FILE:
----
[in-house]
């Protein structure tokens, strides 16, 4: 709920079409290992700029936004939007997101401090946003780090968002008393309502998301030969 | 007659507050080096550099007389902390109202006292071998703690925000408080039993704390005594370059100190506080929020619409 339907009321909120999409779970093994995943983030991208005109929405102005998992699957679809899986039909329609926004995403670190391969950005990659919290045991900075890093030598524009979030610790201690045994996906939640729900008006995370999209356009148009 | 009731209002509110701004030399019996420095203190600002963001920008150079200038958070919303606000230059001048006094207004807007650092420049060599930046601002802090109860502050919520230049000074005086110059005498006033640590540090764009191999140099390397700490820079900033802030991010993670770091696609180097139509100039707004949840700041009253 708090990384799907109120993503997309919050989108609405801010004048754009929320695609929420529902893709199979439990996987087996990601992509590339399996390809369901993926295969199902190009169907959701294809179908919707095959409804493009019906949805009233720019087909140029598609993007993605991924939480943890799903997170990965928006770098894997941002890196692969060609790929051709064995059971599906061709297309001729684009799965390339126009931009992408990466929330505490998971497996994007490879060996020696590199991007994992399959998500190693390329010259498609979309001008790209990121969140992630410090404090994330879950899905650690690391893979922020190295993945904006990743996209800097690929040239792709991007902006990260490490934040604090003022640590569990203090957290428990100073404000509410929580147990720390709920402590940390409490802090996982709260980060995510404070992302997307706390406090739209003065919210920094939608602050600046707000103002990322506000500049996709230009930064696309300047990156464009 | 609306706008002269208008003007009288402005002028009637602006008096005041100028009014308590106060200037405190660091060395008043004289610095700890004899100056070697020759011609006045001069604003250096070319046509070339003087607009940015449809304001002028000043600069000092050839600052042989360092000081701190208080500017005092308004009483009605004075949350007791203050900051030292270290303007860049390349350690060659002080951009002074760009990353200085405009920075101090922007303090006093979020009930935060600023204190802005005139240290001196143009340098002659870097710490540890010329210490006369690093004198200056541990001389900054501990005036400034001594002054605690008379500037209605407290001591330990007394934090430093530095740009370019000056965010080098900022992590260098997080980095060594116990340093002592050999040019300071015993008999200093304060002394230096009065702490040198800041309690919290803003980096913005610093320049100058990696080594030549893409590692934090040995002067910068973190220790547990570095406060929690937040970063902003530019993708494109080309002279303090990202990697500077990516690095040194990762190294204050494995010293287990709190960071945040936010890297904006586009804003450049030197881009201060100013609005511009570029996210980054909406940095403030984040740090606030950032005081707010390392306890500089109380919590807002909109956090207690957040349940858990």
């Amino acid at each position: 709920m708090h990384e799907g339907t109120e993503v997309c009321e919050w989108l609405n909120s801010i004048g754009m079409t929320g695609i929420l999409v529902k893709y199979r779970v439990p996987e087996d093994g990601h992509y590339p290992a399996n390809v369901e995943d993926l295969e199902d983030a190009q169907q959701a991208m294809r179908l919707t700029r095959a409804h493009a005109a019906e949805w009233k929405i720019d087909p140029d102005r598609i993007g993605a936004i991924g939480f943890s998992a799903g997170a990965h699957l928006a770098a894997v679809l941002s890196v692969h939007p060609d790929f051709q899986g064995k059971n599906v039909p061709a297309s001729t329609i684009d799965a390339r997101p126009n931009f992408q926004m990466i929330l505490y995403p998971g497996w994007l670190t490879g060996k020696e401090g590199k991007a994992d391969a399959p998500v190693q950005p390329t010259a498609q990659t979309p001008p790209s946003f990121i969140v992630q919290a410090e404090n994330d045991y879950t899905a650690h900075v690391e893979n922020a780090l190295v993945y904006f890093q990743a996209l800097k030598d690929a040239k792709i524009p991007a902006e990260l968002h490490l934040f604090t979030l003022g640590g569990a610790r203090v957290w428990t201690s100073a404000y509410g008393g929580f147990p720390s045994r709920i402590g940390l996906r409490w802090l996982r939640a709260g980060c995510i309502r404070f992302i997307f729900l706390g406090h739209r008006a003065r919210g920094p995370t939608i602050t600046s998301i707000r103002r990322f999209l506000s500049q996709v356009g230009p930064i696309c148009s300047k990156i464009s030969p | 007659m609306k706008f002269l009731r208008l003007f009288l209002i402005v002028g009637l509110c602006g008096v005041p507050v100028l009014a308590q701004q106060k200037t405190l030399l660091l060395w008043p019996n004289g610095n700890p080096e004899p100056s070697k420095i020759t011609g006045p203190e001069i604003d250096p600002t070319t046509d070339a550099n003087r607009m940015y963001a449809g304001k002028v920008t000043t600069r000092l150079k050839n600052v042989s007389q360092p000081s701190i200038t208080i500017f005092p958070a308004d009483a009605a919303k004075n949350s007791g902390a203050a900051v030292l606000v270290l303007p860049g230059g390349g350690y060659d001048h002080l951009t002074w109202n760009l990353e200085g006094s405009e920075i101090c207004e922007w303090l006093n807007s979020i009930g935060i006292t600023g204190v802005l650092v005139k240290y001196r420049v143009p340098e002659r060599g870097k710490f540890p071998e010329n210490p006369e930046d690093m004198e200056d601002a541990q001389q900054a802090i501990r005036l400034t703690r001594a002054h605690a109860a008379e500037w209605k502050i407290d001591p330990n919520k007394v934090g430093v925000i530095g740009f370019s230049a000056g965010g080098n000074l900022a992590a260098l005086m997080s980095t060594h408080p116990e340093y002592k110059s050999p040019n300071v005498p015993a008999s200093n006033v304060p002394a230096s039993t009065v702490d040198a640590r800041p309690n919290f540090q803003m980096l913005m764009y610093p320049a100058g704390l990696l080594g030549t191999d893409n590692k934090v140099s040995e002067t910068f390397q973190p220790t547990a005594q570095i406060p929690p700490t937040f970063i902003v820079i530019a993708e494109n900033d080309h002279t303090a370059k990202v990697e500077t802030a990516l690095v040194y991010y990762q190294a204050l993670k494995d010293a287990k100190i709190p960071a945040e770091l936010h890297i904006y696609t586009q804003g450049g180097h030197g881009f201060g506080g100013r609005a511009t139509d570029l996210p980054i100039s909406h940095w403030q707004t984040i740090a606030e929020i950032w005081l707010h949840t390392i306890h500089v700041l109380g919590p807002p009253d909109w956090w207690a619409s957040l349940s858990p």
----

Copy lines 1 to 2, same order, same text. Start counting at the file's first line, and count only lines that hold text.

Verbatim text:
[in-house]
């Protein structure tokens, strides 16, 4: 709920079409290992700029936004939007997101401090946003780090968002008393309502998301030969 | 007659507050080096550099007389902390109202006292071998703690925000408080039993704390005594370059100190506080929020619409 339907009321909120999409779970093994995943983030991208005109929405102005998992699957679809899986039909329609926004995403670190391969950005990659919290045991900075890093030598524009979030610790201690045994996906939640729900008006995370999209356009148009 | 009731209002509110701004030399019996420095203190600002963001920008150079200038958070919303606000230059001048006094207004807007650092420049060599930046601002802090109860502050919520230049000074005086110059005498006033640590540090764009191999140099390397700490820079900033802030991010993670770091696609180097139509100039707004949840700041009253 708090990384799907109120993503997309919050989108609405801010004048754009929320695609929420529902893709199979439990996987087996990601992509590339399996390809369901993926295969199902190009169907959701294809179908919707095959409804493009019906949805009233720019087909140029598609993007993605991924939480943890799903997170990965928006770098894997941002890196692969060609790929051709064995059971599906061709297309001729684009799965390339126009931009992408990466929330505490998971497996994007490879060996020696590199991007994992399959998500190693390329010259498609979309001008790209990121969140992630410090404090994330879950899905650690690391893979922020190295993945904006990743996209800097690929040239792709991007902006990260490490934040604090003022640590569990203090957290428990100073404000509410929580147990720390709920402590940390409490802090996982709260980060995510404070992302997307706390406090739209003065919210920094939608602050600046707000103002990322506000500049996709230009930064696309300047990156464009 | 609306706008002269208008003007009288402005002028009637602006008096005041100028009014308590106060200037405190660091060395008043004289610095700890004899100056070697020759011609006045001069604003250096070319046509070339003087607009940015449809304001002028000043600069000092050839600052042989360092000081701190208080500017005092308004009483009605004075949350007791203050900051030292270290303007860049390349350690060659002080951009002074760009990353200085405009920075101090922007303090006093979020009930935060600023204190802005005139240290001196143009340098002659870097710490540890010329210490006369690093004198200056541990001389900054501990005036400034001594002054605690008379500037209605407290001591330990007394934090430093530095740009370019000056965010080098900022992590260098997080980095060594116990340093002592050999040019300071015993008999200093304060002394230096009065702490040198800041309690919290803003980096913005610093320049100058990696080594030549893409590692934090040995002067910068973190220790547990570095406060929690937040970063902003530019993708494109080309002279303090990202990697500077990516690095040194990762190294204050494995010293287990709190960071945040936010890297904006586009804003450049030197881009201060100013609005511009570029996210980054909406940095403030984040740090606030950032005081707010390392306890500089109380919590807002909109956090207690957040349940858990």